Much will depend on the wording of the investment contracts. With asset-based Sukuk defaults are less likely as the originator and the investor share in the market risk. In contrast with asset-backed Sukuk, the originator takes on the entire market risk, the risk to the investors being that the originator defaults.
The practice may however deviate from the theory, as is all too often the case in Islamic finance. The legal wording of the contracts may seek to protect the investors from market risk, even when the Sukuk are asset-based. This however is undesirable from a Shariah perspective, and from a finance perspective only serves to increase the possibility of defaults. Defaults are seldom well managed, and moving to asset-based Sukuk will not make much difference.
Emeritus professor, Durham University UK
The Islamic banking industry has shown a high level of flexibility over the last few decades and is responding to the needs of its user by continuous innovation and is coming up with novel ideas in terms of new product structures.
Similarly, the recent focus of moving toward asset-based Sukuk structure is a very positive and healthy transition for the industry as it will enhance the credibility of Islamic banking and would provide a mechanism where the Islamic banks and businesses (as partners) would be focusing on the profits generated through the productive process involving actual trade and business transactions.
This shift of focus on the underlying business and viewing assets as investment to generate return and not only as a collateral will definitely result in better credit decision making and Islamic bank’s active involvement and monitoring of the business enterprise and would increase the transaction based on Musharakah. If the process of issuance of Sukuk on the above lines is followed in its true spirit and Islamic banks moves to the next level by having industry experts/specialists on board as part of their investment banking and corporate teams, it would reduce the chances of default for the industry and in the long run provide a better handle to Islamic banks for handling default scenarios.
We have recently seen significant activity in the Pakistani Sukuk market where Islamic banks like Meezan Bank are now focusing on business enterprise-based Sukuk structures based on Musharakah where the bank and customers are sharing on the gross profits/loss of the underlying business and this trend is expected to grow as more and more customers are now finding it easy to do Musharakah transactions with Islamic banks.
AHMED ALI SIDDIQUI
Executive vice-president & head, product development & Shariah compliance, Meezan Bank
Sukuk have never really been asset ‘backed’ structures — 95% have always been asset-based with the same credit risk as unsecured debt.
Senior credit officer, asset-backed and Sukuk finance, Moody’s Middle East
The asset-backed security makes sure that the revenue earned from the asset subject to finance, are distributed among security holders, as against asset-based security, which does not make sure such revenue distribution, rather the issuer can pay profits to the security holders from the revenues of any other asset.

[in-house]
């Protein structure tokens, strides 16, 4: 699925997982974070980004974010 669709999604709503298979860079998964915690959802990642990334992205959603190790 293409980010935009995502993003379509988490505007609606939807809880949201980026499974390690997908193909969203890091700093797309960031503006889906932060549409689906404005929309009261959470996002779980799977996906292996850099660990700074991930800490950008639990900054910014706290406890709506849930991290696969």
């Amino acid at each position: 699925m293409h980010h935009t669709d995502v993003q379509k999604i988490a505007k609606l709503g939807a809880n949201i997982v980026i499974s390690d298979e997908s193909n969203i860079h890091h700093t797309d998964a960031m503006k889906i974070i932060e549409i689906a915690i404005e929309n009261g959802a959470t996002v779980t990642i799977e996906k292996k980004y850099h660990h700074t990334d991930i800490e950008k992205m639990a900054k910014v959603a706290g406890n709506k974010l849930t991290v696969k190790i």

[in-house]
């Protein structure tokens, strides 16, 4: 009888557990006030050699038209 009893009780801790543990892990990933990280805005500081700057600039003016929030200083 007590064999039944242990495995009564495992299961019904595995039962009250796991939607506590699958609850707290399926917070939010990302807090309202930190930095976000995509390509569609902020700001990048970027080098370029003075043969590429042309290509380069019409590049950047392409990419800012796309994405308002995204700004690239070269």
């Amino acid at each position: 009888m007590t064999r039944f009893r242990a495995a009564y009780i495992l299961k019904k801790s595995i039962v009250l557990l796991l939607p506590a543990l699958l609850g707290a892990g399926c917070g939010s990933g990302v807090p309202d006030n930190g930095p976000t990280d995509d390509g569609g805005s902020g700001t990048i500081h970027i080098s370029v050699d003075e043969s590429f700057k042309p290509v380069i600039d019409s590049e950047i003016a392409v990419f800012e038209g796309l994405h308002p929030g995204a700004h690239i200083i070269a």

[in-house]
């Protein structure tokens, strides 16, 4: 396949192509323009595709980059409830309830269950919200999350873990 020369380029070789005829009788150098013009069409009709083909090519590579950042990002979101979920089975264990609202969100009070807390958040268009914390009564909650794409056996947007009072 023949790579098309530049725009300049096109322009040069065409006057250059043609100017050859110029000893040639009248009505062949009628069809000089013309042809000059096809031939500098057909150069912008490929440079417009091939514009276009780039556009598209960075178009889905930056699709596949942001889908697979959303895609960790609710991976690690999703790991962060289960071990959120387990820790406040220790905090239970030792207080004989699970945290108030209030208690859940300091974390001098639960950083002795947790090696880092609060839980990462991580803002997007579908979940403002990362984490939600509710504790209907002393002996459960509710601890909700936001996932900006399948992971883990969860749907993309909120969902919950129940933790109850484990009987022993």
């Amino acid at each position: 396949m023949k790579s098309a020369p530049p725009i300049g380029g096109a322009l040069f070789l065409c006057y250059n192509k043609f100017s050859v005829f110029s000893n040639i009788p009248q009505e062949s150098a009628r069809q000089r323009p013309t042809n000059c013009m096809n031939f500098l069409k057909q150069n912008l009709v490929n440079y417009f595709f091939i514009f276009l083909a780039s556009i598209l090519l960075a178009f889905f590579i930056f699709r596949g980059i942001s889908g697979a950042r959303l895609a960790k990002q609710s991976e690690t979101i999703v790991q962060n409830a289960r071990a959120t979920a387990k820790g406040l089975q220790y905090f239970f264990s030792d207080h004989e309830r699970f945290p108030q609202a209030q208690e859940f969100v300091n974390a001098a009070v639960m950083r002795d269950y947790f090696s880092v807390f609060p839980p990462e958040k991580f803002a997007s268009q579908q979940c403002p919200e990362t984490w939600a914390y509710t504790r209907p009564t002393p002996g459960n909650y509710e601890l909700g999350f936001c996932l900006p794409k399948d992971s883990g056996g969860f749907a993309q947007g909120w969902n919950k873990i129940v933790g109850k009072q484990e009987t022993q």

Accordingly, asset-based security holders receive profits from the issuer, irrespective of whether the profits are paid out of the revenue streams generated by the asset subject to finance or not. Consequently, the issuer feels comfort while issuing asset-based security, because he is not worried about the generation of revenues from the asset, subject finance, rather he can pay profits to the security holders from any other source of revenues. This became the main factor behind the popularity for the issuance of asset-based securities and this is why ‘sale and lease back Ijarah’ and ‘sale and purchase back diminishing Musharakah’ structures were practiced, especially for the government guaranteed/ sovereign Sukuk, to either provide liquidity to the government or to finance budget deficit.
On the other hand, the corporate Sukuk issuers felt comfort, providing assets to make ‘sale and lease back Ijarah’ and ‘sale and purchase back diminishing Musharakah’ structures Shariah compliant when either they needed liquidity for their businesses or to convert their conventional loans into Shariah compliant financing.
Issuance of asset-based securities provided room for the growth of Islamic finance in the infancy stage, where the motive was to introduce Islamic finance as parallel to conventional loans. However, since this infancy stage has passed, asset-backed securities should replace the issuance of asset-based securities.
The issuance of asset-backed securities can provide the following distinguished advantages:
a) The central governments will have to make strategic planning before receiving finance to make sure that assets subject to finance must produce revenues, by themselves;
b) The Shariah principle of ‘economic purpose/materiality’ will be served which is unfortunately lacking in most of the issues of asset based securities;
c) There will be control over deficit financing and obviously will help control inflation;
d) Funds will be utilized to finance new capital development expenditure of the Central government which will yield the prosperity of the general public.
Based on the above advantages, it is hoped that Islamic finance can rapidly achieve its true objective, in near future, as soon as the asset-backed securities are issued instead of issuance of asset based securities.
Senior vice president & head of product development & research, MCB Islamic Banking Group
While supporters of Islamic finance have reasons to be joyous over the impressive growth of Sukuk, especially in Malaysia, caution must be exercised when advising investors and issuers on matters related to Sukuk. The current trend in Sukuk structuring is towards debt-based structures, which render most of the Sukuk issued similar to conventional bonds in their risk-return profile. This is a significant concern given the increasing share of Sukuk in the total assets under management of institutions offering Islamic financial services (at present assets under Sukuk are estimated to be about one fifth of the total global Islamic financial assets of US$1.35 trillion, according to the Global Islamic Finance Report 2012).